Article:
The working conditions of New York state hospital residents are once again under scrutiny. Last month, the state's Health Department conducted surprise inspections at 12 New York hospitals, looking for evidence of unsupervised or overly tired residents.
Without warning, teams of Health Department inspectors descended on seven New York City hospitals, as well as two in Buffalo, and one each on Long Island and in Rochester and Westchester.
Health Department spokesman Robert Hinckley says more inspections are planned.
In the course of the weekend visits, the inspectors studied residents' schedules and on-call rosters. In some cases, they even paged attending physicians to test their response times. According to Hinckley, the Health Department decided to mount the investigations after other routine hospital inspections led to concerns about resident supervision.
Hinckley would not comment on the inspectors' findings, and said only that the hospitals were very cooperative. He noted that any violations will result in education and training; no punitive measures will be taken.
"We do recognize that medicine is one of those professions where it isn't always a nine-to-five job, but there are regulations on the books, and when the public goes into the hospitals they don't want someone who's dead on their feet."
In 1989, following the highly publicized death of 18-year-old Libby Zion in a New York emergency room, the state implemented a set of regulations -- the so-called Bell regulations -- that require hospital residents to be closely supervised and not work more than 80 hours a week or 24 hours straight. Prior to the regulations, 100 hour weeks and 36-hour shifts were common. Zion's family blamed her death on the care she received from overworked and exhausted residents at New York Hospital.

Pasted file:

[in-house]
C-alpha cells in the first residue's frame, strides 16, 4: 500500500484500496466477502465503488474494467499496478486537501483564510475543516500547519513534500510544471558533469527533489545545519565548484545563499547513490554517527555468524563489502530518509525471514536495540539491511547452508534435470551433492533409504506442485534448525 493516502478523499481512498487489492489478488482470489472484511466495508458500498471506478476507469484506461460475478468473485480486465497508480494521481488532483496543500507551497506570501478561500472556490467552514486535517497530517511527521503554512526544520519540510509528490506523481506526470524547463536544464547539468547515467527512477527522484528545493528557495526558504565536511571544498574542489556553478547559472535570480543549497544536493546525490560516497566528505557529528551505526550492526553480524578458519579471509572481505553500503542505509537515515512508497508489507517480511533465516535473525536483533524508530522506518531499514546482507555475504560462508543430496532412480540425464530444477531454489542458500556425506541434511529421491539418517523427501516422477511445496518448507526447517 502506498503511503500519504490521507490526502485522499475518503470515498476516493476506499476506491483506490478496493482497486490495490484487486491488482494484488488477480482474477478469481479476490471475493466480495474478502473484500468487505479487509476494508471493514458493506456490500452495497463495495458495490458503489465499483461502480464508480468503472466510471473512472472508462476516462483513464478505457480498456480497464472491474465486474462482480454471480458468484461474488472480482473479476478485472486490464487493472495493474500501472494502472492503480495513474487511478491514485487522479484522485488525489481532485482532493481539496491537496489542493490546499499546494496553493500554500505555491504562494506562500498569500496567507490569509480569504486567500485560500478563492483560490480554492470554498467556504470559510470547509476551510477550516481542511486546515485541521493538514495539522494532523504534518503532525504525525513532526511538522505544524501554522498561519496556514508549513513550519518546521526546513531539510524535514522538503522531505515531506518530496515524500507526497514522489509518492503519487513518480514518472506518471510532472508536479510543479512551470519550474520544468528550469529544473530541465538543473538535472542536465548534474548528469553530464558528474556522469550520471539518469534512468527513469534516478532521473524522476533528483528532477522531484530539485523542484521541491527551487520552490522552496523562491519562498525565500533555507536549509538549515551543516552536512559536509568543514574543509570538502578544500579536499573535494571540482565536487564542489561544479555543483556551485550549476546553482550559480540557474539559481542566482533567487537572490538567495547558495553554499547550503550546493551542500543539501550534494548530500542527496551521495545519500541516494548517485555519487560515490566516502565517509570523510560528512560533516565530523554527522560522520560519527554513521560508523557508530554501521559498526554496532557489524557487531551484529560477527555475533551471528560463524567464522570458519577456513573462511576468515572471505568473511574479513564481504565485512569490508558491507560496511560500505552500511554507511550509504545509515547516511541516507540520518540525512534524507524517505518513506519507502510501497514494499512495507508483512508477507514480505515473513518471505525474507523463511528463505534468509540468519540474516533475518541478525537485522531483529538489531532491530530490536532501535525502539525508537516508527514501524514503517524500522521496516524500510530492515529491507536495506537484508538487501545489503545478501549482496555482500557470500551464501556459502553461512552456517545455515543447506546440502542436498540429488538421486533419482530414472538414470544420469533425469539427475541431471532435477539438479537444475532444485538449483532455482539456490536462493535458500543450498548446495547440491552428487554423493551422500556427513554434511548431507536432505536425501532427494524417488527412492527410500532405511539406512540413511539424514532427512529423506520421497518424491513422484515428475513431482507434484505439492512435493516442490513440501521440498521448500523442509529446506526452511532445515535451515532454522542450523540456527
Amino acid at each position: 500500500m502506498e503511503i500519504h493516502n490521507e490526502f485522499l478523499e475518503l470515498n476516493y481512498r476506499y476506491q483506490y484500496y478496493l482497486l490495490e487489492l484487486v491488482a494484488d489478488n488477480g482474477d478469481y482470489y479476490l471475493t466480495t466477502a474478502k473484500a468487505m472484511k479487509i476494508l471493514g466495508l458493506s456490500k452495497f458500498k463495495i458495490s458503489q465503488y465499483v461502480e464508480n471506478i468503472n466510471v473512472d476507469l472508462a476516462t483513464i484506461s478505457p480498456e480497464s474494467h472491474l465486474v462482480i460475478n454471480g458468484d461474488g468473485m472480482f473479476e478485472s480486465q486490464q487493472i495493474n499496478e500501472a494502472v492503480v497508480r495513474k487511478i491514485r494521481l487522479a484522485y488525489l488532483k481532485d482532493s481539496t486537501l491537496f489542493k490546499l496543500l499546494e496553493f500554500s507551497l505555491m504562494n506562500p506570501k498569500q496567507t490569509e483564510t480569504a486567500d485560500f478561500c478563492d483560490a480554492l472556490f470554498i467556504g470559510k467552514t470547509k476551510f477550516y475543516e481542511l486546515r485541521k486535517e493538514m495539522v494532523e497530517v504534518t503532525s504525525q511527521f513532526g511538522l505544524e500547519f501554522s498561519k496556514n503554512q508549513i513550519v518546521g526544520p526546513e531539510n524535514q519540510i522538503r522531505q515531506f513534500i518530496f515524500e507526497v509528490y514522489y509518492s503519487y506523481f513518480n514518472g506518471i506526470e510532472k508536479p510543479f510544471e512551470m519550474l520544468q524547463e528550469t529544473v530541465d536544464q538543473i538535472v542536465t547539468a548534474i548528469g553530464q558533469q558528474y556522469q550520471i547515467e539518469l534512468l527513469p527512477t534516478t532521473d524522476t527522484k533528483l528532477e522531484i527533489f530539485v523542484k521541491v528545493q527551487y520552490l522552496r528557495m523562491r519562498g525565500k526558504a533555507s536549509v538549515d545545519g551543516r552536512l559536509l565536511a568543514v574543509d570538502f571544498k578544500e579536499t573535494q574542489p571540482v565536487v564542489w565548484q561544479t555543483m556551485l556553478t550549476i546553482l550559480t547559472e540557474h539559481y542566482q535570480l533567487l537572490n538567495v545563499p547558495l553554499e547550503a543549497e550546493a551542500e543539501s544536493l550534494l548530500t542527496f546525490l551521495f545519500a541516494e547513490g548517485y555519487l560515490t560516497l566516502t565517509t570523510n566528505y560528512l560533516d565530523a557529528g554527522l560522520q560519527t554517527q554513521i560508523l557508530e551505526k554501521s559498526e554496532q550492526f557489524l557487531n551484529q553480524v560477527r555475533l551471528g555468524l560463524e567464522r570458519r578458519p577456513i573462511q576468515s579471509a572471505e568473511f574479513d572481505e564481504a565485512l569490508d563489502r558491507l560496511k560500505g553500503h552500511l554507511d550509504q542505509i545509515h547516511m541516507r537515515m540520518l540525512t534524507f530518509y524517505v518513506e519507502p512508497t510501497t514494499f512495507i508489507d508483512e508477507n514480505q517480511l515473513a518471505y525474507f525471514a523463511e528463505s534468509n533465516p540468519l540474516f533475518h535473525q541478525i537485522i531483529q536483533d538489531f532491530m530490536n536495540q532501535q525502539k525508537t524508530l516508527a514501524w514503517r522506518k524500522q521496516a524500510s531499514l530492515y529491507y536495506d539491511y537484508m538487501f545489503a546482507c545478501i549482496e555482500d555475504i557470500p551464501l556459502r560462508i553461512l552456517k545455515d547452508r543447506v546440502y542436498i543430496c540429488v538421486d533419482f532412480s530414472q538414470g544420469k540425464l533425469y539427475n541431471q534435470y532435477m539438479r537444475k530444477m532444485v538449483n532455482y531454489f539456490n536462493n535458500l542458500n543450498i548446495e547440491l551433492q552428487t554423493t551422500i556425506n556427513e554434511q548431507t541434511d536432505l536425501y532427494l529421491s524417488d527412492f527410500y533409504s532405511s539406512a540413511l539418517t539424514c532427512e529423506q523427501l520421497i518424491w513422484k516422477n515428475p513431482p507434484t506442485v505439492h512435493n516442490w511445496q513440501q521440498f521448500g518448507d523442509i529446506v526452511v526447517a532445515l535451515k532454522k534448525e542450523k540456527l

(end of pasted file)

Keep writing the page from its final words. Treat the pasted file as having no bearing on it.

In December, 1997, Mark Green, public advocate for the city of New York, issued a report declaring that "the problem of exhausted and poorly supervised residents continues unabated," and he cited several incidents that led to patient harm and even deaths. The Bell regulations (named for Bertrand Bell, M.D., Distinguished University Professor of Medicine at Albert Einstein College of Medicine and head of the commission that reviewed the use of residents after Zion's death) are often ignored, the report said.
Some 103 New York hospitals train 15,000 residents annually.
The hospitals receive millions of dollars for Bell regulation compliance through Medicare reimbursement rate adjustments. Between 1990 and 1996, hospitals received $1.2 billion in Bell funds, according to the New York public advocate. But hospitals have no incentive to comply with the regulations, Bell says.
"The hospitals took the money and ran," he says. "Giving money to institutions to comply with the law is not the way to go. Rather, what I think needs to be done is the law needs to be enforced as if it were a criminal law and people who do not comply go to jail."
Just how to enforce the regulations, however, is up for debate. Michael Noe, M.D., executive vice president and medical director of Buffalo General Health System, says inspectors who visited his hospital were frustrated by the absence of accurate time records, which raises the point of enforcement difficulties.
"We do not have residents punch in and out, so to speak. There is really no end to the kind of documentation one would require or might require to be sure about what was going on," he says. "Unfortunately regulations like these can become extremely burdensome in terms of demonstrating compliance."
Frederick Alley, president and CEO of Brooklyn Hospital Center, one of the hospitals inspected, agrees the regulations are necessary, but notes the need for some flexibility. "These men and women are here to get an education. In order to get a proper education, they need to have continuity with the patient. When that patient is in trouble, they need to be there with the attending, and that can from time to time conflict with working schedules," he says.